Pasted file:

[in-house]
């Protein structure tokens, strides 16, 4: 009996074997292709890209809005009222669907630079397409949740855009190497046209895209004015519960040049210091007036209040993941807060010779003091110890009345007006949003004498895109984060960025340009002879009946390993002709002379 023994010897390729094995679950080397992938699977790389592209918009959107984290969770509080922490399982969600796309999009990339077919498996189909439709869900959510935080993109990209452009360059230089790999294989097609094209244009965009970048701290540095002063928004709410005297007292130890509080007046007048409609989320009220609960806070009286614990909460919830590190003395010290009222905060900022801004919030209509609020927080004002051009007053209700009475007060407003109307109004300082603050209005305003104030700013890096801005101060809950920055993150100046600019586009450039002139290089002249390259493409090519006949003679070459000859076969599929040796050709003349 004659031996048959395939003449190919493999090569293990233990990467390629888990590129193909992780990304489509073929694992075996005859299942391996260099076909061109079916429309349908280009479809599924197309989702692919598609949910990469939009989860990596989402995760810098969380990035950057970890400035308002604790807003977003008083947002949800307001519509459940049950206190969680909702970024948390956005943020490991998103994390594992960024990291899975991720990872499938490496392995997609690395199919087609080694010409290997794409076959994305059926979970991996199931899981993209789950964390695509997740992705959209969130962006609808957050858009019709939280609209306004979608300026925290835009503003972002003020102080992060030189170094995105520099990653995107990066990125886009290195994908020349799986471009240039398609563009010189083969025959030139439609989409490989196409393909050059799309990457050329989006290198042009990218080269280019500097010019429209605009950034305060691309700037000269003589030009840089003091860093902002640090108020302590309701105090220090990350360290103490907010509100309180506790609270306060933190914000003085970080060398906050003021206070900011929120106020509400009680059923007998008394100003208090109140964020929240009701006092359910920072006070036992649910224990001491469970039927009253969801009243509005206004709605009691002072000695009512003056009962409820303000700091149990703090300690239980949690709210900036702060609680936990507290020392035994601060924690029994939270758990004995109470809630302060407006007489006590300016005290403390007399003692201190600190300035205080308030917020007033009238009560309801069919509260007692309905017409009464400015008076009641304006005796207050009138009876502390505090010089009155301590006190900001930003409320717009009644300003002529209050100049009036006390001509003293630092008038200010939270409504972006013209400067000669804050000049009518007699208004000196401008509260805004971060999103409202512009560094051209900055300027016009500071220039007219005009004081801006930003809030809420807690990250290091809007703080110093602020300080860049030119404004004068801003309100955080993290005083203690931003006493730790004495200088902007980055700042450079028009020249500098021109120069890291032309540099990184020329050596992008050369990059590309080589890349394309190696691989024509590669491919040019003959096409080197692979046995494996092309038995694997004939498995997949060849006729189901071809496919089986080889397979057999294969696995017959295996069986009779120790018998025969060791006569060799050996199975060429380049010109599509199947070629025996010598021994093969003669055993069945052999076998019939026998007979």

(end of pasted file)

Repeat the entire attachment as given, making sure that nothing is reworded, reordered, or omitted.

[in-house]
């Protein structure tokens, strides 16, 4: 009996074997292709890209809005009222669907630079397409949740855009190497046209895209004015519960040049210091007036209040993941807060010779003091110890009345007006949003004498895109984060960025340009002879009946390993002709002379 023994010897390729094995679950080397992938699977790389592209918009959107984290969770509080922490399982969600796309999009990339077919498996189909439709869900959510935080993109990209452009360059230089790999294989097609094209244009965009970048701290540095002063928004709410005297007292130890509080007046007048409609989320009220609960806070009286614990909460919830590190003395010290009222905060900022801004919030209509609020927080004002051009007053209700009475007060407003109307109004300082603050209005305003104030700013890096801005101060809950920055993150100046600019586009450039002139290089002249390259493409090519006949003679070459000859076969599929040796050709003349 004659031996048959395939003449190919493999090569293990233990990467390629888990590129193909992780990304489509073929694992075996005859299942391996260099076909061109079916429309349908280009479809599924197309989702692919598609949910990469939009989860990596989402995760810098969380990035950057970890400035308002604790807003977003008083947002949800307001519509459940049950206190969680909702970024948390956005943020490991998103994390594992960024990291899975991720990872499938490496392995997609690395199919087609080694010409290997794409076959994305059926979970991996199931899981993209789950964390695509997740992705959209969130962006609808957050858009019709939280609209306004979608300026925290835009503003972002003020102080992060030189170094995105520099990653995107990066990125886009290195994908020349799986471009240039398609563009010189083969025959030139439609989409490989196409393909050059799309990457050329989006290198042009990218080269280019500097010019429209605009950034305060691309700037000269003589030009840089003091860093902002640090108020302590309701105090220090990350360290103490907010509100309180506790609270306060933190914000003085970080060398906050003021206070900011929120106020509400009680059923007998008394100003208090109140964020929240009701006092359910920072006070036992649910224990001491469970039927009253969801009243509005206004709605009691002072000695009512003056009962409820303000700091149990703090300690239980949690709210900036702060609680936990507290020392035994601060924690029994939270758990004995109470809630302060407006007489006590300016005290403390007399003692201190600190300035205080308030917020007033009238009560309801069919509260007692309905017409009464400015008076009641304006005796207050009138009876502390505090010089009155301590006190900001930003409320717009009644300003002529209050100049009036006390001509003293630092008038200010939270409504972006013209400067000669804050000049009518007699208004000196401008509260805004971060999103409202512009560094051209900055300027016009500071220039007219005009004081801006930003809030809420807690990250290091809007703080110093602020300080860049030119404004004068801003309100955080993290005083203690931003006493730790004495200088902007980055700042450079028009020249500098021109120069890291032309540099990184020329050596992008050369990059590309080589890349394309190696691989024509590669491919040019003959096409080197692979046995494996092309038995694997004939498995997949060849006729189901071809496919089986080889397979057999294969696995017959295996069986009779120790018998025969060791006569060799050996199975060429380049010109599509199947070629025996010598021994093969003669055993069945052999076998019939026998007979």